Our top finisher was awarded a Top 100 Badge in its category “Details: All Dressed Up” and was part of the “Best of the Best” round at the end of the competition!

Here it is! Avery and Kate’s beautiful flowergirl details!

And our finalists (finalists place in the top 3% of each category):

The adorable flower girl at Lance and Mallory’s wedding in “That Just Happened.”


Katie and her mom in “Emotion and Excitement.”


Strother and Sarah’s picture in “The Wedding Couple.” This photo was in the top 1% of images in this category that had 35,527 photos in it!

We’re honored. We’re inspired. And we can’t wait until next year!

About a year ago, I discovered a photographer that took pictures of kids’ bedrooms in the 1990s. She wrote a book titled In My Room: Teenagers in Their Bedrooms, and I was fascinated by the concept. Our childhood bedrooms speak so much about us, don’t they? I remember my teddy bear collection (don’t judge), the boombox that sat on the floor, my cream colored rotary dial phone, the pile of books next to my bed, the stickers on my closet door, the poster size picture of one of my best friends and me at a cross country meet… Looking back, it does tell my childhood story– my love of music, books, running, and talking 🙂 I committed myself to a personal project: documenting my kids’ bedrooms. They don’t understand yet. They think it’s a little crazy that Mom wants to take pictures of random things in their rooms.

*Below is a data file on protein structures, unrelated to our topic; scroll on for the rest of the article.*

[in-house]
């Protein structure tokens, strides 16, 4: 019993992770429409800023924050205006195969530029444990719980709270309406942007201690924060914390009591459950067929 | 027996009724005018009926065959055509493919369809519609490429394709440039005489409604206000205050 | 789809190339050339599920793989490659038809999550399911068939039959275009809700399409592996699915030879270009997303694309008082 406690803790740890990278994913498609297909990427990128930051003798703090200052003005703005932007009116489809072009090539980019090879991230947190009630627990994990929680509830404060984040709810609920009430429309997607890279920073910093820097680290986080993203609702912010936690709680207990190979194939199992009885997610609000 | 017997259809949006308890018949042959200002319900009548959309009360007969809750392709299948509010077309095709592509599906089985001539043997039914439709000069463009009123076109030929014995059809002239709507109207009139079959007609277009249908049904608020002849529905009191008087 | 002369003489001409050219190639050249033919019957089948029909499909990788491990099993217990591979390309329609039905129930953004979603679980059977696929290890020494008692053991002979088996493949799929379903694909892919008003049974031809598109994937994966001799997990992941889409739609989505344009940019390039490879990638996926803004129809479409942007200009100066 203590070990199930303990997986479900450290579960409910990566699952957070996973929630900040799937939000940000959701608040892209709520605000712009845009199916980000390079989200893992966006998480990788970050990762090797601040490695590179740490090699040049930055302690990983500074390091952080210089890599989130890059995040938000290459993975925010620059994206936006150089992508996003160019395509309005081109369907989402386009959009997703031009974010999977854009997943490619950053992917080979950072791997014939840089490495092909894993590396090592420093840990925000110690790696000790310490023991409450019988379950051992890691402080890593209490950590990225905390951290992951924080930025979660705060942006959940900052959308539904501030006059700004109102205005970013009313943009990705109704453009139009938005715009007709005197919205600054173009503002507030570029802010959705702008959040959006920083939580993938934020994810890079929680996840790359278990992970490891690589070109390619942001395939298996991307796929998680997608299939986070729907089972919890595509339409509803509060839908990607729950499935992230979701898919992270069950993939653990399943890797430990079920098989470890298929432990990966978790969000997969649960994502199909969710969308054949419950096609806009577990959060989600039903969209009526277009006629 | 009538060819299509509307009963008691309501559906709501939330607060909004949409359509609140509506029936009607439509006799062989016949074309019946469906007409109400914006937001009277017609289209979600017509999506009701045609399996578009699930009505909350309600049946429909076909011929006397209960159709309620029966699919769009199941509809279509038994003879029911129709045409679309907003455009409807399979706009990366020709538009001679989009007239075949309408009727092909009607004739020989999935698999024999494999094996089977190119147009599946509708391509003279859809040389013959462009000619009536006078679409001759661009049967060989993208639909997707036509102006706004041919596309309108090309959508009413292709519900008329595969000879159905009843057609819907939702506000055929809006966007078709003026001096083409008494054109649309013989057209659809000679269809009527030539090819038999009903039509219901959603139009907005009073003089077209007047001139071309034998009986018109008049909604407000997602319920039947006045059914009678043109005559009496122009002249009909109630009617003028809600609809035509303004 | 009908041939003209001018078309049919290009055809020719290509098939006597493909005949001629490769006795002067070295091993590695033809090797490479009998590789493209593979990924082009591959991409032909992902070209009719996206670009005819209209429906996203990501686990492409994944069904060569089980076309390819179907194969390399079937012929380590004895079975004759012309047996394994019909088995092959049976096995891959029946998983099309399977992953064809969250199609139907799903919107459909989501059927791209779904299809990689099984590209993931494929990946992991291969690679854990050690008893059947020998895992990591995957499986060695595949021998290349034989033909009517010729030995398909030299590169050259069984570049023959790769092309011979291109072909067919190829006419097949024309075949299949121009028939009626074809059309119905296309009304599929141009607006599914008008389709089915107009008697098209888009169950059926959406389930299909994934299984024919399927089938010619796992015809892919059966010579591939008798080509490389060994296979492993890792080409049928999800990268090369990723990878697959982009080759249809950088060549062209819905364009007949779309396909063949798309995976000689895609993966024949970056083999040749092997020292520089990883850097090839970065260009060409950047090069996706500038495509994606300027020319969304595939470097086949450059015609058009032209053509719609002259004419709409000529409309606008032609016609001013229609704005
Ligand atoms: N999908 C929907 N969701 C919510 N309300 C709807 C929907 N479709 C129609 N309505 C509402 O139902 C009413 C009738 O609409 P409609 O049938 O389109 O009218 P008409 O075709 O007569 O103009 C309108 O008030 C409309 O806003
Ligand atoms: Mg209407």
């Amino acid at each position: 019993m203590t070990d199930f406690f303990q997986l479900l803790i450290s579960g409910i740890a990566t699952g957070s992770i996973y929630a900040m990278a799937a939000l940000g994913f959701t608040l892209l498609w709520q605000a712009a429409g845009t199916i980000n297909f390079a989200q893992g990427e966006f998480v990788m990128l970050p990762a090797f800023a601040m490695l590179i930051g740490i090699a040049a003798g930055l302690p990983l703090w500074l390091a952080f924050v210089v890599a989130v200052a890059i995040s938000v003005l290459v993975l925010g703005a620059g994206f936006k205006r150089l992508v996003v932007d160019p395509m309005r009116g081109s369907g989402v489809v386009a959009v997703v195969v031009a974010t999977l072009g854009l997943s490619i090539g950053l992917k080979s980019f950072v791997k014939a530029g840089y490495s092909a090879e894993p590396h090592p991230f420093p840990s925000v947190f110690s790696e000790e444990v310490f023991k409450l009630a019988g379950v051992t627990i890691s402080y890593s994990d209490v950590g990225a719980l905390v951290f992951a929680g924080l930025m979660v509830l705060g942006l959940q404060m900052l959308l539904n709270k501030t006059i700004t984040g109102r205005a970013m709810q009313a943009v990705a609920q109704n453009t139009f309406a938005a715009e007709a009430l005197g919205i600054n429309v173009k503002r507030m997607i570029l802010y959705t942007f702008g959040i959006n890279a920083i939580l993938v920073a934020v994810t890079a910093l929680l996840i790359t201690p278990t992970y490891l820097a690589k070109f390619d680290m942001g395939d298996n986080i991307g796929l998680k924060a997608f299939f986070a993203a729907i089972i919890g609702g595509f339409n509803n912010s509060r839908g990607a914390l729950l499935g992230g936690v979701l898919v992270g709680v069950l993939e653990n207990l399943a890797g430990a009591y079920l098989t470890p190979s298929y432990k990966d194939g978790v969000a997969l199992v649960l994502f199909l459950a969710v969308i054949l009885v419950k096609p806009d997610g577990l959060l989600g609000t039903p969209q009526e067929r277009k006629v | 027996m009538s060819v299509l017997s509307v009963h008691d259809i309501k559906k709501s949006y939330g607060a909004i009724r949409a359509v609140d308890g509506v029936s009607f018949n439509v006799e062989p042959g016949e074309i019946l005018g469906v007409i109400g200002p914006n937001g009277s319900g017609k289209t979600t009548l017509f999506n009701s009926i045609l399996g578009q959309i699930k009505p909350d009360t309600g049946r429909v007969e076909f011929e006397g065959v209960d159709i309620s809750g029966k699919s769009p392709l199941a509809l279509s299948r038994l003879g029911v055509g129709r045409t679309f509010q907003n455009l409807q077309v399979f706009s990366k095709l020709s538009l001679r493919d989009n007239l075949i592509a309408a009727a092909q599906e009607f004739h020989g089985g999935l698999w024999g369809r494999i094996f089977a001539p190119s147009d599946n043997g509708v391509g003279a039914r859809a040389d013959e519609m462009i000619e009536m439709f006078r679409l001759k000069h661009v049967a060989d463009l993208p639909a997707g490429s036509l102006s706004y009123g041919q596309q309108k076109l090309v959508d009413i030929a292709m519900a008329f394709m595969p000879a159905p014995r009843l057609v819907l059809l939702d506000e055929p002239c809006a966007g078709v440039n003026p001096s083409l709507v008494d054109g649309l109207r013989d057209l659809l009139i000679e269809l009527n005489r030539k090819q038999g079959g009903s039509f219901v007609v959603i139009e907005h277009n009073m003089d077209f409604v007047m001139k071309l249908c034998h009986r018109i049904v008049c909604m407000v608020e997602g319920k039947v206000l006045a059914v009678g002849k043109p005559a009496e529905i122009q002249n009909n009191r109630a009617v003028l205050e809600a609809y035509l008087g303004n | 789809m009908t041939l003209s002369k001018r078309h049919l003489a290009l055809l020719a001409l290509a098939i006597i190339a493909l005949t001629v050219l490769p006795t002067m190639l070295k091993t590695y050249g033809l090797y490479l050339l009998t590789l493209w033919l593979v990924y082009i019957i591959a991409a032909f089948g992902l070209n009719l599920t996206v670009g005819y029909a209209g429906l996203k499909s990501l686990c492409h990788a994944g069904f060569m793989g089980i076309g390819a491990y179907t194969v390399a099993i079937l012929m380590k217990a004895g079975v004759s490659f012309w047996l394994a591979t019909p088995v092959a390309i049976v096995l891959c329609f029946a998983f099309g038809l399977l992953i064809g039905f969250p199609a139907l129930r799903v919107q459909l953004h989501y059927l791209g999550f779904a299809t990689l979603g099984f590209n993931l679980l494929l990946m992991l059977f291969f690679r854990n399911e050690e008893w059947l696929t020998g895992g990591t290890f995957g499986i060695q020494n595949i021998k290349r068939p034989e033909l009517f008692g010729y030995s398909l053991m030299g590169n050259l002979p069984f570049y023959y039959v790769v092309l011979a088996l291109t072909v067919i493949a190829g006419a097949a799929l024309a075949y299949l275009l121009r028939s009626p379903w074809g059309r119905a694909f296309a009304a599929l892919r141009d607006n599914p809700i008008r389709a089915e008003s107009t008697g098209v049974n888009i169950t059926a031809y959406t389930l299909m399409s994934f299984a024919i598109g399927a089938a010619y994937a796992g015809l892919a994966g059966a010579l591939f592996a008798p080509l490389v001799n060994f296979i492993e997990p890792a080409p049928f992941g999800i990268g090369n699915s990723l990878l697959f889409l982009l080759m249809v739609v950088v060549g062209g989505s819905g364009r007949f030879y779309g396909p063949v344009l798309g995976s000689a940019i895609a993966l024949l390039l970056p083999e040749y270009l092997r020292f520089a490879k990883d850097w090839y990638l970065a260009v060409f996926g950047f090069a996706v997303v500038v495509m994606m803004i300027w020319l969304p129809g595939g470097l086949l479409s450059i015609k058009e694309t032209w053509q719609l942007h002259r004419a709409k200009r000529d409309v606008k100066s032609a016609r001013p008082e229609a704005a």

I remember the stage when they started to fill their perfect decorated rooms with trinkets– when they started to have opinions about the room’s layout, the design, etc… Their rooms aren’t perfect anymore– they’re lived in and filled with their treasures– but they are part of their identities.

Their rooms tell their stories… their everyday, real life stories. Just as Salinger documented the 1990’s rooms “just as they are,” I wanted to do the same. Here’s a peek into Lydia’s world…